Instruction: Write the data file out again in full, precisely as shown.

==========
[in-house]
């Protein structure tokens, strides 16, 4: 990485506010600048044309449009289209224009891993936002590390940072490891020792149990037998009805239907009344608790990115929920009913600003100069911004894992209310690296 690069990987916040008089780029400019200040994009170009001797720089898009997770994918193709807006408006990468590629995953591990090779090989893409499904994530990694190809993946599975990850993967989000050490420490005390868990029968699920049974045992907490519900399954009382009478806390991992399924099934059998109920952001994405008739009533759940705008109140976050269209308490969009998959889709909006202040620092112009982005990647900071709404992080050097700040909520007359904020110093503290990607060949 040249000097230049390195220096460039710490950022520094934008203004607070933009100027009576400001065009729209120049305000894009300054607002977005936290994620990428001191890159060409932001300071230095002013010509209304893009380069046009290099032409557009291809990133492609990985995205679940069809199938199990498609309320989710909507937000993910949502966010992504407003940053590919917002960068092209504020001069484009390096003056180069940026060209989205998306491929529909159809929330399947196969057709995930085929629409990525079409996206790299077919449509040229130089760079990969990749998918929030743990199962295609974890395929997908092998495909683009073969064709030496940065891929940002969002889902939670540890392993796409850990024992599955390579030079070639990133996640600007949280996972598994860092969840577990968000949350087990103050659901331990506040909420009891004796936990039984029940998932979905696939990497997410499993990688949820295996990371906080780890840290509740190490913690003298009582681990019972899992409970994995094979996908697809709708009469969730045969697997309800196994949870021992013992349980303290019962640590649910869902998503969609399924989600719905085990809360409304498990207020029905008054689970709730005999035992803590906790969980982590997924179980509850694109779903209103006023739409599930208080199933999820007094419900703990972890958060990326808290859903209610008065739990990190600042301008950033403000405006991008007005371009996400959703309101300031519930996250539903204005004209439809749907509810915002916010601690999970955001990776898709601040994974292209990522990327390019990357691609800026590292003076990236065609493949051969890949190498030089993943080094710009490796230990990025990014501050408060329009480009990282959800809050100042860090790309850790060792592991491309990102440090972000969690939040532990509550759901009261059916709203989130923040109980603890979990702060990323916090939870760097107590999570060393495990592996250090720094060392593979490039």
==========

[in-house]
């Protein structure tokens, strides 16, 4: 990485506010600048044309449009289209224009891993936002590390940072490891020792149990037998009805239907009344608790990115929920009913600003100069911004894992209310690296 690069990987916040008089780029400019200040994009170009001797720089898009997770994918193709807006408006990468590629995953591990090779090989893409499904994530990694190809993946599975990850993967989000050490420490005390868990029968699920049974045992907490519900399954009382009478806390991992399924099934059998109920952001994405008739009533759940705008109140976050269209308490969009998959889709909006202040620092112009982005990647900071709404992080050097700040909520007359904020110093503290990607060949 040249000097230049390195220096460039710490950022520094934008203004607070933009100027009576400001065009729209120049305000894009300054607002977005936290994620990428001191890159060409932001300071230095002013010509209304893009380069046009290099032409557009291809990133492609990985995205679940069809199938199990498609309320989710909507937000993910949502966010992504407003940053590919917002960068092209504020001069484009390096003056180069940026060209989205998306491929529909159809929330399947196969057709995930085929629409990525079409996206790299077919449509040229130089760079990969990749998918929030743990199962295609974890395929997908092998495909683009073969064709030496940065891929940002969002889902939670540890392993796409850990024992599955390579030079070639990133996640600007949280996972598994860092969840577990968000949350087990103050659901331990506040909420009891004796936990039984029940998932979905696939990497997410499993990688949820295996990371906080780890840290509740190490913690003298009582681990019972899992409970994995094979996908697809709708009469969730045969697997309800196994949870021992013992349980303290019962640590649910869902998503969609399924989600719905085990809360409304498990207020029905008054689970709730005999035992803590906790969980982590997924179980509850694109779903209103006023739409599930208080199933999820007094419900703990972890958060990326808290859903209610008065739990990190600042301008950033403000405006991008007005371009996400959703309101300031519930996250539903204005004209439809749907509810915002916010601690999970955001990776898709601040994974292209990522990327390019990357691609800026590292003076990236065609493949051969890949190498030089993943080094710009490796230990990025990014501050408060329009480009990282959800809050100042860090790309850790060792592991491309990102440090972000969690939040532990509550759901009261059916709203989130923040109980603890979990702060990323916090939870760097107590999570060393495990592996250090720094060392593979490039």